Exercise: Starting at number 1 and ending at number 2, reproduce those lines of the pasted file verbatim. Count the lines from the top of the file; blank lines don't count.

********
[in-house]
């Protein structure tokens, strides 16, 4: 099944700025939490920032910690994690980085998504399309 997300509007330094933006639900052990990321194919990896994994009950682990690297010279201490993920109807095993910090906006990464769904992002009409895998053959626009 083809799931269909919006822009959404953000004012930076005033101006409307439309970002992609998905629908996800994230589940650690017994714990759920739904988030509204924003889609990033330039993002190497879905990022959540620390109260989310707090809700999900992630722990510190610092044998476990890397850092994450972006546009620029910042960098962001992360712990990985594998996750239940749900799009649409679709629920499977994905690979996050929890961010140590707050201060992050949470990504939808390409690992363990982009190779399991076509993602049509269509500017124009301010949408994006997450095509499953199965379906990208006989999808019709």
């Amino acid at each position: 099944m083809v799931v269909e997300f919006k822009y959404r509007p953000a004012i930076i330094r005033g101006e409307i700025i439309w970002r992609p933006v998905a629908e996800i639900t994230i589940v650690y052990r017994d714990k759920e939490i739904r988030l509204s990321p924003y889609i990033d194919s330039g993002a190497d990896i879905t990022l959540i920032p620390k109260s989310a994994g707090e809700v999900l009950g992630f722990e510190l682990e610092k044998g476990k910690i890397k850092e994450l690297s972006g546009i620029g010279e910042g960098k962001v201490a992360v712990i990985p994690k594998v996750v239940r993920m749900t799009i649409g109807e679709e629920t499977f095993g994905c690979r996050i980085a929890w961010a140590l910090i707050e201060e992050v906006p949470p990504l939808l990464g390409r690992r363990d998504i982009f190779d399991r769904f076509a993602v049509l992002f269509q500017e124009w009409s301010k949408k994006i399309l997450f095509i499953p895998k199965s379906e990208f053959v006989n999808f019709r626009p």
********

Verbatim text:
[in-house]
């Protein structure tokens, strides 16, 4: 099944700025939490920032910690994690980085998504399309 997300509007330094933006639900052990990321194919990896994994009950682990690297010279201490993920109807095993910090906006990464769904992002009409895998053959626009 083809799931269909919006822009959404953000004012930076005033101006409307439309970002992609998905629908996800994230589940650690017994714990759920739904988030509204924003889609990033330039993002190497879905990022959540620390109260989310707090809700999900992630722990510190610092044998476990890397850092994450972006546009620029910042960098962001992360712990990985594998996750239940749900799009649409679709629920499977994905690979996050929890961010140590707050201060992050949470990504939808390409690992363990982009190779399991076509993602049509269509500017124009301010949408994006997450095509499953199965379906990208006989999808019709």